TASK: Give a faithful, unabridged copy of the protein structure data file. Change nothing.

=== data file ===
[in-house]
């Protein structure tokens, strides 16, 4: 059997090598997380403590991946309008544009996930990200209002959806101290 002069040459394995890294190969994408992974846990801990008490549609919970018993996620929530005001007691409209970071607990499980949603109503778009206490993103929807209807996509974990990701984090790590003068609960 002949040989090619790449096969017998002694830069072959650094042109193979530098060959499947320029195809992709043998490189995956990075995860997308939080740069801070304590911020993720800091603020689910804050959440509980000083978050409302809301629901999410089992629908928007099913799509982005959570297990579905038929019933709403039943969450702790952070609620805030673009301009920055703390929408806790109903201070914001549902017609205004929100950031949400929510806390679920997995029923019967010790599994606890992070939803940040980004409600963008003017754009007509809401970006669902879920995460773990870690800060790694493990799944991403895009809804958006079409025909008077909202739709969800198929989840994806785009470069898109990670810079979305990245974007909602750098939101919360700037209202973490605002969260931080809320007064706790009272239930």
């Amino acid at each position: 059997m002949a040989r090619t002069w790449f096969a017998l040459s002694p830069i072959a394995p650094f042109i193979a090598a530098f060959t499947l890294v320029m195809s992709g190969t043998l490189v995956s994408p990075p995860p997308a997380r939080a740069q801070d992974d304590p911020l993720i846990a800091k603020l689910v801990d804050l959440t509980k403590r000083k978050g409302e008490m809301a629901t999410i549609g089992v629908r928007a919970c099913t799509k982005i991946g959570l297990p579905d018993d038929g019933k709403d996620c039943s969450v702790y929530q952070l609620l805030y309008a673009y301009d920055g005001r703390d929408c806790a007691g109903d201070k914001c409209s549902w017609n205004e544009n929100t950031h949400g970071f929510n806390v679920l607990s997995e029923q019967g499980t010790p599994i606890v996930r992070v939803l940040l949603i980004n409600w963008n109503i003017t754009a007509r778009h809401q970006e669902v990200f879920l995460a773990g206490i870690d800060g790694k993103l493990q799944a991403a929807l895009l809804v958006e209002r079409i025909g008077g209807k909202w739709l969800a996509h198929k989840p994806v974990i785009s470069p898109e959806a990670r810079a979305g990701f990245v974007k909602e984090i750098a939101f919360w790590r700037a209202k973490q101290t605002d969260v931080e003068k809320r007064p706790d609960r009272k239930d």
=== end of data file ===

[in-house]
């Protein structure tokens, strides 16, 4: 059997090598997380403590991946309008544009996930990200209002959806101290 002069040459394995890294190969994408992974846990801990008490549609919970018993996620929530005001007691409209970071607990499980949603109503778009206490993103929807209807996509974990990701984090790590003068609960 002949040989090619790449096969017998002694830069072959650094042109193979530098060959499947320029195809992709043998490189995956990075995860997308939080740069801070304590911020993720800091603020689910804050959440509980000083978050409302809301629901999410089992629908928007099913799509982005959570297990579905038929019933709403039943969450702790952070609620805030673009301009920055703390929408806790109903201070914001549902017609205004929100950031949400929510806390679920997995029923019967010790599994606890992070939803940040980004409600963008003017754009007509809401970006669902879920995460773990870690800060790694493990799944991403895009809804958006079409025909008077909202739709969800198929989840994806785009470069898109990670810079979305990245974007909602750098939101919360700037209202973490605002969260931080809320007064706790009272239930």
């Amino acid at each position: 059997m002949a040989r090619t002069w790449f096969a017998l040459s002694p830069i072959a394995p650094f042109i193979a090598a530098f060959t499947l890294v320029m195809s992709g190969t043998l490189v995956s994408p990075p995860p997308a997380r939080a740069q801070d992974d304590p911020l993720i846990a800091k603020l689910v801990d804050l959440t509980k403590r000083k978050g409302e008490m809301a629901t999410i549609g089992v629908r928007a919970c099913t799509k982005i991946g959570l297990p579905d018993d038929g019933k709403d996620c039943s969450v702790y929530q952070l609620l805030y309008a673009y301009d920055g005001r703390d929408c806790a007691g109903d201070k914001c409209s549902w017609n205004e544009n929100t950031h949400g970071f929510n806390v679920l607990s997995e029923q019967g499980t010790p599994i606890v996930r992070v939803l940040l949603i980004n409600w963008n109503i003017t754009a007509r778009h809401q970006e669902v990200f879920l995460a773990g206490i870690d800060g790694k993103l493990q799944a991403a929807l895009l809804v958006e209002r079409i025909g008077g209807k909202w739709l969800a996509h198929k989840p994806v974990i785009s470069p898109e959806a990670r810079a979305g990701f990245v974007k909602e984090i750098a939101f919360w790590r700037a209202k973490q101290t605002d969260v931080e003068k809320r007064p706790d609960r009272k239930d």